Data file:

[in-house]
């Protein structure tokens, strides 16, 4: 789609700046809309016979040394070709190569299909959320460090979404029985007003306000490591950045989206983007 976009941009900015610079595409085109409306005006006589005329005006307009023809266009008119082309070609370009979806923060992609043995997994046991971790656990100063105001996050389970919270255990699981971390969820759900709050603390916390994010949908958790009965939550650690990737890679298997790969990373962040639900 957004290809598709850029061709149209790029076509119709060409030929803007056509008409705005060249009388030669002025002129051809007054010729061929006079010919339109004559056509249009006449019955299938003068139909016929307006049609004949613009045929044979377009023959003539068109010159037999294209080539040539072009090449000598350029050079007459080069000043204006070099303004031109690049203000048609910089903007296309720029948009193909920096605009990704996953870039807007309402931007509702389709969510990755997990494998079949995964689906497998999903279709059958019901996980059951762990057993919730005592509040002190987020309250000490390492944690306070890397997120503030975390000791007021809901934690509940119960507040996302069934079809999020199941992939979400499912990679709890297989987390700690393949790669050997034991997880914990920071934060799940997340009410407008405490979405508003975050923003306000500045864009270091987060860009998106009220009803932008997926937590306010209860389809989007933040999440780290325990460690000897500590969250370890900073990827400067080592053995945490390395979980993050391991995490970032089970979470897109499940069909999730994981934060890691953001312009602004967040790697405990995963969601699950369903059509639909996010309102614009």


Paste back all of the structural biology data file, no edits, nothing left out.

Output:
[in-house]
């Protein structure tokens, strides 16, 4: 789609700046809309016979040394070709190569299909959320460090979404029985007003306000490591950045989206983007 976009941009900015610079595409085109409306005006006589005329005006307009023809266009008119082309070609370009979806923060992609043995997994046991971790656990100063105001996050389970919270255990699981971390969820759900709050603390916390994010949908958790009965939550650690990737890679298997790969990373962040639900 957004290809598709850029061709149209790029076509119709060409030929803007056509008409705005060249009388030669002025002129051809007054010729061929006079010919339109004559056509249009006449019955299938003068139909016929307006049609004949613009045929044979377009023959003539068109010159037999294209080539040539072009090449000598350029050079007459080069000043204006070099303004031109690049203000048609910089903007296309720029948009193909920096605009990704996953870039807007309402931007509702389709969510990755997990494998079949995964689906497998999903279709059958019901996980059951762990057993919730005592509040002190987020309250000490390492944690306070890397997120503030975390000791007021809901934690509940119960507040996302069934079809999020199941992939979400499912990679709890297989987390700690393949790669050997034991997880914990920071934060799940997340009410407008405490979405508003975050923003306000500045864009270091987060860009998106009220009803932008997926937590306010209860389809989007933040999440780290325990460690000897500590969250370890900073990827400067080592053995945490390395979980993050391991995490970032089970979470897109499940069909999730994981934060890691953001312009602004967040790697405990995963969601699950369903059509639909996010309102614009």